The semester is over. It’s been over for quite some time – a couple of months now – and I have a couple of months before classes start up again. I had hoped that this chapter of my blog would be a quirky but poignant chronicle of my time in seminary, filled with revelations and tidbits I’d want to remember. I made fewer than ten posts and none of them exactly revelatory.
I joked on facebook that if I had to title my first year of seminary it would be, “I have the kids for the night, Elizabeth is in the ER.” Elizabeth, my housemate, was diagnosed with breast cancer last May and I continued to live with them and help out with the kids over the course of the year in exchange for a room. Not that anybody has a particularly good experience with cancer and I suppose her outcome, that is “not being dead,” means that in many ways she had a better outcome than most but she ended up in the hospital a lot with scary high fevers and things that just didn’t feel right. Many nights I ended up unexpectedly watching the kids while Elizabeth hung out at Mass General.
I attended Dorian’s preschool graduation, let the kids watch a little too much TV while I worked on assignments, taught them the difference between the Old Testament and the New Testament, tried to hide my exhausted crying from them, and gave them lots of hugs. Choosing to live with somebody going through fairly aggressive cancer treatment (including chemo, radiation, and more than one surgery) was not the most logical decision but, hey, the price was right and I love the kids. Housemate is in remission, I’m still living here, and I feel like things are very much at a standstill right now.
In a lot of ways I’m scared to leave. I have a routine here; it’s the only place I’ve called home in any real way in a ten years. Sunday mornings are the epitome of that for me. The other thing I did during seminary was attend church every Sunday. I only missed twice when I was in town, once because I was super sick and once because I decided that drinking coffee with some queer friends was what my spirit needed. There were a couple of Sundays when I was out of town with my now-ex and it always felt weird to not be in church. Church is my routine, my rock, and I love that stability.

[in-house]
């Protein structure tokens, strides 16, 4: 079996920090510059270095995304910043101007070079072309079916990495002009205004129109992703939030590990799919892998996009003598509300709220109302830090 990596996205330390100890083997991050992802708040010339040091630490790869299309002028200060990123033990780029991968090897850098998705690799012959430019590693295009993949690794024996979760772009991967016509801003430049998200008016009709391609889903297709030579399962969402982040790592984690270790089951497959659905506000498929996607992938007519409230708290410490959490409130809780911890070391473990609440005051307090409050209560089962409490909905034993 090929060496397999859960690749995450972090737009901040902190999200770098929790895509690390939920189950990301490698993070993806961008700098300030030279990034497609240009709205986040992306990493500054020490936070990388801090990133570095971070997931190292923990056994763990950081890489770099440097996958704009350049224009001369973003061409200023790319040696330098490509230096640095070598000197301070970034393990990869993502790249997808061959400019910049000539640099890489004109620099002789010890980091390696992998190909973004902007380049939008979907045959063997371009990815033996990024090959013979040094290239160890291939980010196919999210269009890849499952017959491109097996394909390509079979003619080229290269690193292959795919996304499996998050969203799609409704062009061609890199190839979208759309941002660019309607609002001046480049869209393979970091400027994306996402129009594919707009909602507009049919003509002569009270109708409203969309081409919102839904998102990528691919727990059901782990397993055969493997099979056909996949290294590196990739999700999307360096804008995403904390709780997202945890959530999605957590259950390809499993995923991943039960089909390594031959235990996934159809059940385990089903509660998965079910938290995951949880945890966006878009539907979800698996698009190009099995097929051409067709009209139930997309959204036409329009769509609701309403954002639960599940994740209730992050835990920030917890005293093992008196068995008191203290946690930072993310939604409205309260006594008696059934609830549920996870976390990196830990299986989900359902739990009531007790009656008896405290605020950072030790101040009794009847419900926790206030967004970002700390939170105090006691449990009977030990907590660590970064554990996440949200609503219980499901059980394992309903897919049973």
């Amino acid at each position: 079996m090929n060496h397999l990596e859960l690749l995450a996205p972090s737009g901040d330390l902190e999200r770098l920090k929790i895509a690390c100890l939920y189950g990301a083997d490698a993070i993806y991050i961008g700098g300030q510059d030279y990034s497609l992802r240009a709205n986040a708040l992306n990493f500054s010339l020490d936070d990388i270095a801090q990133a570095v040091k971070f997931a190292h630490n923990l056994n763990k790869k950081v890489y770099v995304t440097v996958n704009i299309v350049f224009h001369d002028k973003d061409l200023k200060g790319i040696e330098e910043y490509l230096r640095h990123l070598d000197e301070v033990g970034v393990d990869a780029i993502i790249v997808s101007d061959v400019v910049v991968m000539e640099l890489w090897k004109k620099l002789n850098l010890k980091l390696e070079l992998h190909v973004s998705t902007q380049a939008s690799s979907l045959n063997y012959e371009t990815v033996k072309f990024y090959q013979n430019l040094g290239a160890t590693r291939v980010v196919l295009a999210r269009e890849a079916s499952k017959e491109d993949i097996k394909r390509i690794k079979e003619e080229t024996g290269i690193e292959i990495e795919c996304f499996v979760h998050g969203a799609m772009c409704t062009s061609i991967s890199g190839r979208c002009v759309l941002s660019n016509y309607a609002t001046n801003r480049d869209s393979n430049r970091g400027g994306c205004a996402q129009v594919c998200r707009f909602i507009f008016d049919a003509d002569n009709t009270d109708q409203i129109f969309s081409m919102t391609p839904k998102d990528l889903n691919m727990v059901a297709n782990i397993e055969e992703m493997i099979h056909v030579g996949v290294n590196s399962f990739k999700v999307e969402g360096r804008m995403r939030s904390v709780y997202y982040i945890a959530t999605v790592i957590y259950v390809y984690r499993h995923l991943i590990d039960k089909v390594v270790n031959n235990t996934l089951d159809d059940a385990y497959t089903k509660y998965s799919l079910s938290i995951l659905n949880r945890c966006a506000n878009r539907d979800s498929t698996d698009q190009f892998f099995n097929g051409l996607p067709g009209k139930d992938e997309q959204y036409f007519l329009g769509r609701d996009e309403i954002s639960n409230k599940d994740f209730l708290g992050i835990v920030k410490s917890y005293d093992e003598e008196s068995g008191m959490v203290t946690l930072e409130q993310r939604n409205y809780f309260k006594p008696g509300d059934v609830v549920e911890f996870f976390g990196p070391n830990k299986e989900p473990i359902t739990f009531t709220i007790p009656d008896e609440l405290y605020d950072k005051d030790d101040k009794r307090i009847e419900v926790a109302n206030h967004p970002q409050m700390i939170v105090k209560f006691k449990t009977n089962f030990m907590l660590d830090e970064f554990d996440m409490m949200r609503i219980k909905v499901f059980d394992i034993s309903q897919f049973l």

The kids love that stability, too. They’ve been coming to church with me almost every Sunday that I attend for a couple of years now. We don’t actually attend church all that close to where we live; First Parish Cambridge is clear across town though, realistically, it’s only a 30 minute train ride. Even that train is part of our routine. We walk to the station, in snow and sun and wind. We comment on the trees and the flowers, we talk about what we did with our week.
I’ve watched them grow up on these walks. When I first started taking them to church V was still in her stroller, not talking much, and D was a very shy 4 year old who didn’t want to leave my side. There’s a small wall at the corner of our block that D would walk on, holding the handle of V’s stroller. Slowly we phased out the stroller, instead of clinging to my side D started leading the way and running ahead. V scraped her knees every other week in an effort to keep up with her older brother, and slowly started to balance on that small wall herself holding my hand. Then slowly she no longer needed to hold my hand, not even for the “super hero jump” at the end.
We get off the train at Harvard, after crossing the river and inspecting it carefully for any signs of boats. D doesn’t often sit on his knees to look out the windows any longer; he’s too busy reading comics. We hold hands to cross the street and go in the side door of the building.
When I’m the worship associate the kids help me set up the sanctuary since childcare doesn’t start until 45 minutes after I have to be there. We set out new candles, make sure the pulpit is set up and arrange hymnals in the right places. I lift up V to hang the hymn numbers and let D light the starter candles. They both scamper around the sanctuary like they own the place. I usually let V test to make sure the mics are working. And the kid who wouldn’t leave my side got up this year, with three of his classmates, and spoke into a microphone in front of the whole congregation.
One year ago I agreed to stay for an extra year. It’s been a year and I know I need to move on. But I can’t imagine my life without walking those two to church on Sunday mornings and watching them grow from the “big kids” they are now into even bigger kids. And I can’t imagine not having them to distract me from school when school is too much.